In a recent article in The Guardian newspaper, Gemma Ferguson from our Change Starts at Home Programme provides tips on how to get the best out of collaboration.
During a recent presentation, I was given a raucous round of applause from the academics in the room for correctly describing our project’s study as a “pair-matched, repeated cross-sectional, two-armed, single-blinded, cluster randomised controlled trial”.
Academics are often accused of hiding in “ivory towers” as described in a recent Guardian newspaper article that demanded they get better at sharing their ideas with a wider audience. But as practitioners, “policy influencing” and “research uptake” are increasingly becoming key components of our work, and it is essential that we also strive to bridge the divide and find ways to collaborate better with our academic colleagues.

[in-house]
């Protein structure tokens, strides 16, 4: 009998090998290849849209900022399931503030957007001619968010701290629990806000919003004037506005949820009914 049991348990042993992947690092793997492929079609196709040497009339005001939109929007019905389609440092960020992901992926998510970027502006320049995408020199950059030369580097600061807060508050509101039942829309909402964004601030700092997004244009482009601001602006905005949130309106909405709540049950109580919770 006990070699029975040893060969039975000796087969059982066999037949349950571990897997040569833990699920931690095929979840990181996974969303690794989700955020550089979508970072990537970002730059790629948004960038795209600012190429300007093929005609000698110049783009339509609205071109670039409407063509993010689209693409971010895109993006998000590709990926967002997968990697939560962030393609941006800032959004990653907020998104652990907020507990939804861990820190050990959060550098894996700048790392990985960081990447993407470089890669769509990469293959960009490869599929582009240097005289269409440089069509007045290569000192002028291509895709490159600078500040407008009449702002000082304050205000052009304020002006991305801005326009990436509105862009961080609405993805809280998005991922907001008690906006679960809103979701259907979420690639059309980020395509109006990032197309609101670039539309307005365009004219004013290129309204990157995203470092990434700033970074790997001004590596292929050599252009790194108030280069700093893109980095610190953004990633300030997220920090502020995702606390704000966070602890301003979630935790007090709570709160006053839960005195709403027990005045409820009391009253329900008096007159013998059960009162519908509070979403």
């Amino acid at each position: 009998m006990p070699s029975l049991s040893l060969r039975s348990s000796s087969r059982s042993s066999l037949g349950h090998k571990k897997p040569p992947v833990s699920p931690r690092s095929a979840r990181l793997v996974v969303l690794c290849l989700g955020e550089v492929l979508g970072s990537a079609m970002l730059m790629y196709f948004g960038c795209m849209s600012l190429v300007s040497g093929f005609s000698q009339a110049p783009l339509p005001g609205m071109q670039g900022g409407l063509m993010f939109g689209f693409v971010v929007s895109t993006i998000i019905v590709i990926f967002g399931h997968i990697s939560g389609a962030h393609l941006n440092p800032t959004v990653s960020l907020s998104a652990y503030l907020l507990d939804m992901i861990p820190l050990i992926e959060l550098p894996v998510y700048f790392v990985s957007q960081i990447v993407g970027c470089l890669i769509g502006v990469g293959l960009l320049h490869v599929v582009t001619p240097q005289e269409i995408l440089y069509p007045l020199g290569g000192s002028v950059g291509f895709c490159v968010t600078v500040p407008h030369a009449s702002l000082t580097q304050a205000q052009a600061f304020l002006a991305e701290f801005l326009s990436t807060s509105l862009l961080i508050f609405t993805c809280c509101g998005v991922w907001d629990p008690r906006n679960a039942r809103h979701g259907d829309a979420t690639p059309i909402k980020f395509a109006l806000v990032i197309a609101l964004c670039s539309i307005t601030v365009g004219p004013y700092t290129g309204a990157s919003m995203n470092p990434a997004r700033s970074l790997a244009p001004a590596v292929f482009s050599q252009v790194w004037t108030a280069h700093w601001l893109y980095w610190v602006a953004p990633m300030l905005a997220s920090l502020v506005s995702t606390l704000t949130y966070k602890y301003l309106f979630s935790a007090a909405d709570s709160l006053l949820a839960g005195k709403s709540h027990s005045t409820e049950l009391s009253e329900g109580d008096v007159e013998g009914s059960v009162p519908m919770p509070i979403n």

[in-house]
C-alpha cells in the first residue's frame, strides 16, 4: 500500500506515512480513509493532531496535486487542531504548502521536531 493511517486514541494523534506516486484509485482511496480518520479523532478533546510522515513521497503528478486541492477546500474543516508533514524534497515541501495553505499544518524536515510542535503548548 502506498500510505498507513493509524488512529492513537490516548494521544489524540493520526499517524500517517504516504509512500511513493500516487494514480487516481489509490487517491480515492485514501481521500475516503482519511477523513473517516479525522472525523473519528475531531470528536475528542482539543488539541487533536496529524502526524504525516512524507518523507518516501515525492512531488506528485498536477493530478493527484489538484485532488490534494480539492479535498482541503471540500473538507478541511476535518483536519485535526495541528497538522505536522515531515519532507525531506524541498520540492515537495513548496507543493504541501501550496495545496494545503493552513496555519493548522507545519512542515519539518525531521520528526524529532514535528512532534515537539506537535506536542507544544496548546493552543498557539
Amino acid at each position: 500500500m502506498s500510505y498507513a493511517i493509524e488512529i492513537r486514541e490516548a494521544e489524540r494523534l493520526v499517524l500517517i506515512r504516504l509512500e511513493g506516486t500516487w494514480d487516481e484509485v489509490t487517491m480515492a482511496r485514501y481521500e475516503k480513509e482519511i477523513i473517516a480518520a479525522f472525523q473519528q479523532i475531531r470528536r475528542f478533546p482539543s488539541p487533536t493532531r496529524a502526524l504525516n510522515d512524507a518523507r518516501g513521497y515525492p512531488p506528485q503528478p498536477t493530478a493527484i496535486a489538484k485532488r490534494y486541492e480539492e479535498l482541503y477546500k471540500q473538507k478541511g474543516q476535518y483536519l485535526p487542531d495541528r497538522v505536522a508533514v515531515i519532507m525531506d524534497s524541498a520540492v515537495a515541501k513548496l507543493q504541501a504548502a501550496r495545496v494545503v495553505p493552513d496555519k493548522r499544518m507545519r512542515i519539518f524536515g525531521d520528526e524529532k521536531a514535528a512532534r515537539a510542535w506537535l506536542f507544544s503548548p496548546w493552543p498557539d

As a development practitioner, gettting to the point where I can not only say the words “pair-matched, repeated cross-section, two-armed, single-blinded, cluster randomised controlled trial” but can also just about understand what they mean, has taken a year of working closely with academics from the University of Minnesota and George Mason University on the study design for the Change Starts at Home project, a media and outreach project supported by DfID through the What Works to Prevent Violence Against Women innovation fund.
Gemma Ferguson works for Equal Access and is technical adviser for the Change Starts at Home, one of 10 innovation grants supported by the What Works to Prevent Violence Against Women programme.